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Testate Lobose Amoebae

Arcellinida

Description of Arcellinida

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The Arcellinida are the largest group of the testacea (shelled amoebae) containing about three quarters of the known species of these amoebae. All Arcellinida have a test or tectum. This key character that binds the Arcellinida together may not be homologous, but at moment the ultrastructural and molecular data do not clarify the relations within this group or with other sarcodina. They are distinguished by their tests, tectum, or other external membrane with single aperture and composed of either organic material or inorganic material in an organic cement.
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Arcellinida

provided by wikipedia EN

Arcellinid testate amoebae or Arcellinida,[1] Arcellacean[2] or lobose testate amoebae[3] are single-celled protists partially enclosed in a simple test (shell).

Arcellinid testate amoebae are commonly found in soils, leaf litter, peat bogs and near/in fresh water.[1] They use their pseudopodia, a temporary cell extension, for moving and taking in food. Like most amoebae, they are generally believed to reproduce asexually via binary fission. However a recent review suggests that sexual recombination may be the rule rather than the exception in amoeboid protists in general, including the Arcellinid testate amoebae.[4]

Test or shell

Simple tests are made by secretion (autogenous tests), agglutination of foreign material (xenogenous tests), or sometimes a combination of both. Past environmental changes can be determined by analysing the composition of fossil tests, including the reconstruction of past climate change.[1] Testate amoebae species have been used to reconstruct hydrological changes over the late Holocene, as a result of individual species possessing a narrow tolerance for ecohydrological conditions such as water-table depth or pH.[5]

Evolutionary history

Fossils of arcellinid testate amoebae date back to the Cryogenian period.[6]

Testate amoebae are theorized to be mostly polyphyletic (coming from more than one ancestral type), but testaceafilosea, one group of testate amoebae, are theorized to be monophyletic. Ancient tests of terrestrial fauna are commonly found in fossilized amber,[7] although mid-Cretaceous testate amoeba (i.e., Diffligia, Cucurbitella) have been found in ancient lake sediments.[8] It is likely that the group has evolved minimally over the course of the Phanerozoic.

Classification

The group contains the following taxa (NB this list needs to be updated based on Adl et al. 2012),:[9][10]

incertae sedis:

References

  1. ^ a b c http://www.microscopy-uk.org.uk/mag/artjun03/gsamoebae.html Testate amoebae, peat bogs and past climates. accessed 16 march 2007
  2. ^ Identification key for holocene lacustrine arcellacean (thecamoebian) taxa Archived December 4, 2008, at the Wayback Machine
  3. ^ Lara E, Heger TJ, Ekelund F, Lamentowicz M, Mitchell EA (April 2008). "Ribosomal RNA genes challenge the monophyly of the Hyalospheniidae (Amoebozoa: Arcellinida)". Protist. 159 (2): 165–76. doi:10.1016/j.protis.2007.09.003. PMID 18023614.
  4. ^ Lahr DJ, Parfrey LW, Mitchell EA, Katz LA, Lara E (2011). "The chastity of amoebae: re-evaluating evidence for sex in amoeboid organisms". Proceedings of the Royal Society B: Biological Sciences. 278 (1715): 2081–2090. doi:10.1098/rspb.2011.0289. PMC 3107637. PMID 21429931.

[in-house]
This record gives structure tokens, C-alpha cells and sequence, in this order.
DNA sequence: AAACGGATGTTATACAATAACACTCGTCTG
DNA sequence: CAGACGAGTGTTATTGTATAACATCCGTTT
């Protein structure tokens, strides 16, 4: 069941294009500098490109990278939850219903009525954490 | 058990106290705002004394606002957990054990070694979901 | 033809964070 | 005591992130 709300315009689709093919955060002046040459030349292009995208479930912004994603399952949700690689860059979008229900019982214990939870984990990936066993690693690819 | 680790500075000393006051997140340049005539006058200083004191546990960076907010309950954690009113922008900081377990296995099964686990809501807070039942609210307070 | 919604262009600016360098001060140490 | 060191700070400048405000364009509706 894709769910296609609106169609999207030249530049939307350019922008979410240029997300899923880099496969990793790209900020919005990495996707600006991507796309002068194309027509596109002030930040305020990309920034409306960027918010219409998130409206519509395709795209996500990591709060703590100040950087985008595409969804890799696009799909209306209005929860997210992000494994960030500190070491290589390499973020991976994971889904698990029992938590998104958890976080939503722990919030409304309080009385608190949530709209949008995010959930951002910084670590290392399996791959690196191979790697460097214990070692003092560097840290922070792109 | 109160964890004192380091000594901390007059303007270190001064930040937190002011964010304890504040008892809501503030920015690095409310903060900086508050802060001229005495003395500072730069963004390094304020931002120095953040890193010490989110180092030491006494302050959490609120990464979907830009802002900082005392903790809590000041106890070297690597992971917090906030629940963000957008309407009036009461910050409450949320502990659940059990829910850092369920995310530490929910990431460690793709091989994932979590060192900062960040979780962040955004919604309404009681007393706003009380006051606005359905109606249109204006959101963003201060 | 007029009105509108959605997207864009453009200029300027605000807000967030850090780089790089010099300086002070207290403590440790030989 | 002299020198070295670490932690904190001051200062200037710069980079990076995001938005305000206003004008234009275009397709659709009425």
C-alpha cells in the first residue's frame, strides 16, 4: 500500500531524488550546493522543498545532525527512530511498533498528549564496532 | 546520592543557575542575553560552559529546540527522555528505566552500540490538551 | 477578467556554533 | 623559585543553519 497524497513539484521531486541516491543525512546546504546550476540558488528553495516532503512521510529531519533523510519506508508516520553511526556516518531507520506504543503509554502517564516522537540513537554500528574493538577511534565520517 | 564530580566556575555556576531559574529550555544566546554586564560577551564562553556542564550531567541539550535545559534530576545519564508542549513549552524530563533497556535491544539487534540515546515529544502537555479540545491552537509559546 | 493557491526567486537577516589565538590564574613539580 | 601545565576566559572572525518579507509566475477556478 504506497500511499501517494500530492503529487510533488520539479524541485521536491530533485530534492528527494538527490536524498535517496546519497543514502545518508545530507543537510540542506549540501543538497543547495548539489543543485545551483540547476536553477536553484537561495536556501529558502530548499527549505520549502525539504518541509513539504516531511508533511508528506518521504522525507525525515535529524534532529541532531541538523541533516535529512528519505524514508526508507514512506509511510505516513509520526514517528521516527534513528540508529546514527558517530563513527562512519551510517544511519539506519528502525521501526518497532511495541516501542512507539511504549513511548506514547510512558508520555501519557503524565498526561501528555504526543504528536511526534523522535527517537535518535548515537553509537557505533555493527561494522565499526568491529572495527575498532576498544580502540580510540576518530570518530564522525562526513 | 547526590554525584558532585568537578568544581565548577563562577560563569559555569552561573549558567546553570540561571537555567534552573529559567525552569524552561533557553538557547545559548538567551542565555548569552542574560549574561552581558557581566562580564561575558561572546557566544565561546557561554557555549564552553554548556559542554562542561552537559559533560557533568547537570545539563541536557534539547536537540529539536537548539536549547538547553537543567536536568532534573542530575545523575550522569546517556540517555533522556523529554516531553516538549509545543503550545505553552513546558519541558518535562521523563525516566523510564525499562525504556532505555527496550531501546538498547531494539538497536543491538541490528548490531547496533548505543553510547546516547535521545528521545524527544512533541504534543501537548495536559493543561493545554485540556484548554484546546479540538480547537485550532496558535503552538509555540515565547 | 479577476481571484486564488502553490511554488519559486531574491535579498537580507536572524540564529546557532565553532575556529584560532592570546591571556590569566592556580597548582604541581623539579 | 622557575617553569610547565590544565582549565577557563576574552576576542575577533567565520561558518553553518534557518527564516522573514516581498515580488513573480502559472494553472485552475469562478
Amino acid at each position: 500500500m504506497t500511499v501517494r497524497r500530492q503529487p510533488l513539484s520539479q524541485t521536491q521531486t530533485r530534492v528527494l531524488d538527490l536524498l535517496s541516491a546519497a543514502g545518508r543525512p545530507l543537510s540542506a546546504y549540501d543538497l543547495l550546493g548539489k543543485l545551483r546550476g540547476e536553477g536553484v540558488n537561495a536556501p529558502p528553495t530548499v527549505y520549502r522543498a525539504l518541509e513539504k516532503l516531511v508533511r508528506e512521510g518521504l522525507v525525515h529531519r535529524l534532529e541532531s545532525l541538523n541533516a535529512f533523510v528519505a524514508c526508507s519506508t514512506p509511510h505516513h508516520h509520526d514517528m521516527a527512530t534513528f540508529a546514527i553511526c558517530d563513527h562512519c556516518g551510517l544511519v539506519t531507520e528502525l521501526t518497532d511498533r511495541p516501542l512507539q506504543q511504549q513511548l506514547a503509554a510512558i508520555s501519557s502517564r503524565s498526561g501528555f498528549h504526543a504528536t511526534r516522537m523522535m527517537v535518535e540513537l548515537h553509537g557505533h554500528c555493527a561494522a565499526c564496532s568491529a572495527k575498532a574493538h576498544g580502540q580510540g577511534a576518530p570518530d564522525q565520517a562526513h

5. ^ Woodland, Wendy, A. (1998). "Quantitative estimates of water tables and soil moisture in Holocene peatlands from testate amoebae". The Holocene. 8 (3): 261–273. doi:10.1191/095968398667004497.
  6. ^ Porter, S.A.; Knoll, A.H. (2000). "Testate amoeba in the Neoproterozoic Era: evidence from vase-shaped microfossils in the Chuar Group, Grand Canyon". Paleobiology. 26 (3): 360–385. doi:10.1666/0094-8373(2000)026<0360:taitne>2.0.co;2. Also see Cryogenian Archived October 12, 2008, at the Wayback Machine
  7. ^ Schmidt, A.R.; Ragazzi, E.; Coppellotti, O.; Roghi, G. (2006). "A microworld in Triassic amber". Nature. 444 (7121): 835. doi:10.1038/444835a. PMID 17167469.
  8. ^ Hengstum, Van; Reinhardt, E.G.; Medioli, F.S.; Grocke, D.R. (2007). "Exceptionally preserved late albian (Cretaceous) Arcellaceans (Thecamoebians) from the Dakota Formation near Lincoln, Nebraska" (PDF). Journal of Foraminiferal Research. 37 (4): 300–308. doi:10.2113/gsjfr.37.4.300.
  9. ^ Ralf Meisterfeld: Arcellinida, In: John J. Lee, Gordon F. Leedale, Phyllis Bradbury (Hrsg.): Illustrated Guide to the Protozoa, 2nd Edition. Vol. 2, Society of Protozoologists, Lawrence, Kansas 2000, ISBN 1-891276-23-9, pp. 827-860
  10. ^ Adl SM, Simpson AG, Lane CE, Lukeš J, Bass D, Bowser SS, Brown MW, Burki F, Dunthorn M, Hampl V, Heiss A, Hoppenrath M, Lara E, le Gall L, Lynn DH, McManus H, Mitchell EA, Mozley-Stanridge SE, Parfrey LW, Pawlowski J, Rueckert S, Shadwick L, Schoch CL, Smirnov A, Spiegel FW (2012). "The Revised Classification of Eukaryotes". Journal of Eukaryotic Microbiology. 59 (5): 429–514. doi:10.1111/j.1550-7408.2012.00644.x. PMC 3483872. PMID 23020233.

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Arcellinida: Brief Summary

provided by wikipedia EN

Arcellinid testate amoebae or Arcellinida, Arcellacean or lobose testate amoebae are single-celled protists partially enclosed in a simple test (shell).

Arcellinid testate amoebae are commonly found in soils, leaf litter, peat bogs and near/in fresh water. They use their pseudopodia, a temporary cell extension, for moving and taking in food. Like most amoebae, they are generally believed to reproduce asexually via binary fission. However a recent review suggests that sexual recombination may be the rule rather than the exception in amoeboid protists in general, including the Arcellinid testate amoebae.

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